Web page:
WASHINGTON – Last week, perhaps the biggest political news story of the year to-date occurred just 100 miles south of the U.S. Capitol in the northern suburbs of Richmond, Va.

In case you missed it, House Majority Leader Rep. Eric Cantor (R-Va.) lost the Republican primary in Virginia’s 7th congressional district to a relative unknown, Tea Party upstart named Dave Brat. Brat, an economics professor at Ashland, Va.’s Randolph-Macon College, will now face fellow Randolph-Macon professor Jack Trammel, the Democratic Party’s nominee for Cantor’s soon-to-be old seat.

The takeaway: If this can sneak up and happen to someone as powerful and as well-financed as Cantor, it can happen to any Republican incumbent caught off guard.

The Monday morning quarterbacks are attributing Cantor’s loss to a wide range of factors – taking his seat in Congress for granted, being too cozy to corporate interest like the U.S. Chamber of Commerce or really just being in the wrong place at the wrong time – namely being seen as soft on immigration, as the news cycle focuses on the deluge of illegal Central American youths coming across border.

The 2014 Alabama Republican primary has come and gone. With exception of the July 15 runoff for the GOP nomination for Alabama’s 6th congressional district, there likely will not be spillover from the Cantor-Brat contest reaching Alabama, as it may with other primary races around the country. But it may come into play in the 2016 election cycle.

It takes a certain kind of person to run for political office, whether it’s dog catcher or president. In recent years, the Yellowhammer State has had some sketchy candidates seeking office, trying to ride the Tea Party’s wave.

The Brat victory however, creates a roadmap where the path to success doesn’t include creating a gimmick YouTube video with the hopes it goes viral. Instead, it can consist of a real, intellectual fight against the status quo.

The latest Gallup poll puts Congress’ approval rating at 13 percent. That’s about where it has been since the 2012 election cycle. Yet in 2012, 91 percent of congressional incumbents won their contests for reelection.

That suggests that while Congress as an entity is perceived the problem, locally the individual member is perceived as someone who is fighting for the right causes within that entity. Until David Brat came along, none of these upstart challengers on either the Democrat or Republican side successfully portrayed their incumbent competition as part of the problem of Washington.

With exception of whoever wins the 6th congressional district in November, every member of the U.S. House of Representatives from Alabama is theoretically vulnerable in at least one of the same ways Cantor proved to be in his contest.

There has been some corporate and U.S. Chamber of Commerce money in the last few years spent in Alabama contests. In 2010, the Chamber dabbled in the 2nd congressional district race between Martha Roby and then-incumbent Rep. Bobby Bright (D-Montgomery). Bright was only one of the five Democrats the Chamber supported that year but Bright’s effort still came up short.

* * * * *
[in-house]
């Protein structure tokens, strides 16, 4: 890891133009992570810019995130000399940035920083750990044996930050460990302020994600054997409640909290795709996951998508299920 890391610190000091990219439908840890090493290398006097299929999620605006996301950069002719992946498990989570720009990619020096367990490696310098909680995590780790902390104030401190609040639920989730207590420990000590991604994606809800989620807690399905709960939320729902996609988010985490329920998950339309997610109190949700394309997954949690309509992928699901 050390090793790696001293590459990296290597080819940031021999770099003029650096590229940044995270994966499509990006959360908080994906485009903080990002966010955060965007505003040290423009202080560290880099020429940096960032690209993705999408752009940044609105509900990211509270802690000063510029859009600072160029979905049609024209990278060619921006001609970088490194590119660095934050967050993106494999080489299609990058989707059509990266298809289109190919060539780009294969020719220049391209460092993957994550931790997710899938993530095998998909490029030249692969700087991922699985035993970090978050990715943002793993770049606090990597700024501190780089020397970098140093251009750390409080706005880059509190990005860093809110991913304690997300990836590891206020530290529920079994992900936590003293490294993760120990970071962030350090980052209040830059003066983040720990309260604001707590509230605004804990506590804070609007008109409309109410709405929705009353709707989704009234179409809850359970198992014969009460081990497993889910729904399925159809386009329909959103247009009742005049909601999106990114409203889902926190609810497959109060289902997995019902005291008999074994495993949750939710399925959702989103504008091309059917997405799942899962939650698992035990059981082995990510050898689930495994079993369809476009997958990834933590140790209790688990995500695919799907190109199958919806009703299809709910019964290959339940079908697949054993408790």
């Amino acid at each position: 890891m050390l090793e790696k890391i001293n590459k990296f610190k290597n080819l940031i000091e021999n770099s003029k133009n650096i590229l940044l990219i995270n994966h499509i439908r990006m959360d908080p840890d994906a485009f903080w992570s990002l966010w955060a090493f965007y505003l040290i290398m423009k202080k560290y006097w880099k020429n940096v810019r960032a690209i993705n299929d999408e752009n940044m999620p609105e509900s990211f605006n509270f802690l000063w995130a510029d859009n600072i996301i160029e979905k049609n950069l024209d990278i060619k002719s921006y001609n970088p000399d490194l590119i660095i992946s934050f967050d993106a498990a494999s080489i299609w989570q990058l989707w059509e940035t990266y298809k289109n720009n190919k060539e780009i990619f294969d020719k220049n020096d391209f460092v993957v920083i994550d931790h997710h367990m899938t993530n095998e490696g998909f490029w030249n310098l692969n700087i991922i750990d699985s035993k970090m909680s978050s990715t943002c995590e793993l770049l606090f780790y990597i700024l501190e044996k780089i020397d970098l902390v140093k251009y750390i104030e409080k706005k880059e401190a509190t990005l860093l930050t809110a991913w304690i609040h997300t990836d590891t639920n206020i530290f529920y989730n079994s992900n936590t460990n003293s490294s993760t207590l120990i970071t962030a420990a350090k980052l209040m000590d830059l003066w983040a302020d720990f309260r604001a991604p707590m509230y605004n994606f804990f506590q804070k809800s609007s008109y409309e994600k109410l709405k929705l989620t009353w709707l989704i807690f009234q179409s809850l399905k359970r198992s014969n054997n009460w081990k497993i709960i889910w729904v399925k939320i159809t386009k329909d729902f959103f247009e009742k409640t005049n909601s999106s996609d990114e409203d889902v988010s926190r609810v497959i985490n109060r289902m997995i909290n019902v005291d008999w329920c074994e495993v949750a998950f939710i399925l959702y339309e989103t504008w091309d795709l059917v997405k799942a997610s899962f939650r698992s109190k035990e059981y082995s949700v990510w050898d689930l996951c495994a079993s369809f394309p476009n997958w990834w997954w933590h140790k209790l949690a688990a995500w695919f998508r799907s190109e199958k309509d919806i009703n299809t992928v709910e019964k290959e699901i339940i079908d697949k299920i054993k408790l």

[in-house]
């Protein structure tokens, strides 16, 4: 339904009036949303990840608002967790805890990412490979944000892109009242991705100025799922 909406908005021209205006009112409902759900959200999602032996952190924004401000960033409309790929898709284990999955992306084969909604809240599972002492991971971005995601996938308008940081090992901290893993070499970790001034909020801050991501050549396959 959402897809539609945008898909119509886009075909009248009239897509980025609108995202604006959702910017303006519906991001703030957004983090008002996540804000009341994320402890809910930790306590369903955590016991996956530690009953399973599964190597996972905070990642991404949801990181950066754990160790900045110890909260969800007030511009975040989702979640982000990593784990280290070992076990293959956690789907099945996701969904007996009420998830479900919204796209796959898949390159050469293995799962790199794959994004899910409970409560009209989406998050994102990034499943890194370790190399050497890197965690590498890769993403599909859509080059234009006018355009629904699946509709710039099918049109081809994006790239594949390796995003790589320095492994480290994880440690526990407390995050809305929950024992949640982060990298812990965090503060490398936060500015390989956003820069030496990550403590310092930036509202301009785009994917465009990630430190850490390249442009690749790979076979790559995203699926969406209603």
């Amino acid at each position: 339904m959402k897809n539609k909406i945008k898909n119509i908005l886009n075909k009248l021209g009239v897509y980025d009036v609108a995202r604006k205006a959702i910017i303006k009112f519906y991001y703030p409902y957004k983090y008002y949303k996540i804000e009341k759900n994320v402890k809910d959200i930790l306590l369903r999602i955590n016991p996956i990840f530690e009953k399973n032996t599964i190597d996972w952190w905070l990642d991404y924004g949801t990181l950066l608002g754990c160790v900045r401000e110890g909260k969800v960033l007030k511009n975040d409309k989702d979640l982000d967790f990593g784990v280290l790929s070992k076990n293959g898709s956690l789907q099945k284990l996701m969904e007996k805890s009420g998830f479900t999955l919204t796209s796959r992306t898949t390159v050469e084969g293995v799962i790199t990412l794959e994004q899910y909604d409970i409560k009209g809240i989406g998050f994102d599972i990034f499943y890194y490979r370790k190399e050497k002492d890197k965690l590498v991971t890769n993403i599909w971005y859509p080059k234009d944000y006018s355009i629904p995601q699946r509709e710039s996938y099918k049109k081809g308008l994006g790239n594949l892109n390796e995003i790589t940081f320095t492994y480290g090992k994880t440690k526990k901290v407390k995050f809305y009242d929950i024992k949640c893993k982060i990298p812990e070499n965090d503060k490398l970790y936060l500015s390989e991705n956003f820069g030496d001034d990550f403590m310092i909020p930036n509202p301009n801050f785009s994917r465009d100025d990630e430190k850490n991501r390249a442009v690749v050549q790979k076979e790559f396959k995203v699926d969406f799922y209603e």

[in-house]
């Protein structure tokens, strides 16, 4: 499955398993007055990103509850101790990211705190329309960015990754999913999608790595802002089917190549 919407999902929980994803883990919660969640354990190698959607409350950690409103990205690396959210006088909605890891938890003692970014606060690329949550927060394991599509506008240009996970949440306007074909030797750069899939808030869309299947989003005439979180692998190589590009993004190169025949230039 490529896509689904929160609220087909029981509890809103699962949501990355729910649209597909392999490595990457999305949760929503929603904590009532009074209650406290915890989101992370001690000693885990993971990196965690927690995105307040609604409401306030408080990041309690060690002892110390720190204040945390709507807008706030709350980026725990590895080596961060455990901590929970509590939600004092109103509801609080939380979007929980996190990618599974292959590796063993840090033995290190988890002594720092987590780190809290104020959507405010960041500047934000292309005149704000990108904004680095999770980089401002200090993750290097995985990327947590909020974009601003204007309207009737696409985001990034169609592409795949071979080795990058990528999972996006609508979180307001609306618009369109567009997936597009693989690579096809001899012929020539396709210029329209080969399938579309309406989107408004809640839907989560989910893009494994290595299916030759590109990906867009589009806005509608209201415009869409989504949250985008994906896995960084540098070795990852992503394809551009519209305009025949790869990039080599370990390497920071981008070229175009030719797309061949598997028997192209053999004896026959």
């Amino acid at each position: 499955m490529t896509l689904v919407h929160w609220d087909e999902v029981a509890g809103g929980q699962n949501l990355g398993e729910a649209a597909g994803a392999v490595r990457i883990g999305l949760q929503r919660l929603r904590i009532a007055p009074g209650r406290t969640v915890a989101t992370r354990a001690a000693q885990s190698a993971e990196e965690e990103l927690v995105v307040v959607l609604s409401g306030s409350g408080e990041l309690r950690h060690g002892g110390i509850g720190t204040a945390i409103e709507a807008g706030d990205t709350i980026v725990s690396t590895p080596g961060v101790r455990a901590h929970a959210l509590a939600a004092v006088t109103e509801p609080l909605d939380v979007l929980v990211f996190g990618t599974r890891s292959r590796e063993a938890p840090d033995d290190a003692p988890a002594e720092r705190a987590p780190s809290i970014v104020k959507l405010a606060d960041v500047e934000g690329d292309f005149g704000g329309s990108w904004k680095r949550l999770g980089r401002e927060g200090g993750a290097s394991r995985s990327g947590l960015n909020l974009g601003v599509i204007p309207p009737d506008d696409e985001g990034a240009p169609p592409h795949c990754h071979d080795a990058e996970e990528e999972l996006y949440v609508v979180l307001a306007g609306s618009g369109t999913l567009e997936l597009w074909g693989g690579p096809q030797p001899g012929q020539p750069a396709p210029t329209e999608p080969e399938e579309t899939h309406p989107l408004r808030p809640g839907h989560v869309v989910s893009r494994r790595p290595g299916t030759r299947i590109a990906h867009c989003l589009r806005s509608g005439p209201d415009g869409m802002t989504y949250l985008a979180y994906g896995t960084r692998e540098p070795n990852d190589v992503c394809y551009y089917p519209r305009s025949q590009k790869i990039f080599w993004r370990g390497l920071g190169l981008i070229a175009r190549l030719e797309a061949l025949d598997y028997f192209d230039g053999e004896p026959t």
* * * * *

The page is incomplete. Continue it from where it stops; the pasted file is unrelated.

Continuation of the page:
More recently and closer to home, the Chamber spent nearly $200,000 on Rep. Bradley Byrne’s behalf in his contest against Dean Young last fall. Right now, being perceived to be in the pockets of the U.S. Chamber of Commerce, which is touting an immigration policy that is not popular with conservatives is a bad place for an incumbent Republican to be, at least for now.

A similar campaign with the right candidate and the backing of any one, conservative radio heavy hitter, like Laura Ingraham, Mark Levin or Ann Coulter could be problematic for an incumbent like Byrne, particularly if the immigration issue is still relevant in 2016.

The other vulnerability, which is more prevalent amongst Alabama’s House delegation, is the reluctance to go against the party elders, whether it is the Republican House Leadership for the five Republican members running for reelection or the reluctance to go against President Barack Obama for the state’s lone Democrat, Rep. Terri Sewell (D-Birmingham).

Every member is vying for that specific committee assignment or leadership post within a particular committee, all in the name of being in a better position to bring home federal government goodies, or protect the goodies that are already here – military bases, NASA, federal government contracts, etc.

Rep. Martha Roby (R-Montgomery) is one example of how loyalty to the House Republican leadership pays off. Early on, Politico mentioned her as a member on the verge of being within House Speaker John Boehner’s circle of trust.

Remarkably, Roby has been able to use her office to preserve military programs within her district at Maxwell AFB and Fort Rucker. She’s also been appointed to what will prove to be a very high-profile position on the House Select Committee on Benghazi, led by Rep. Trey Gowdy (R-SC).

As we learned last week in Virginia, there is a “throw the bums out” sentiment that can be politically costly for an incumbent if things line up just right. Fortunately for Alabama incumbents, most challenges in this Tea Party era may have been perhaps a little too extreme.

But if the right candidate comes along, there is a lot ammunition available that could show these incumbents are part of the problem that reflects Congress’ abysmal approval rating.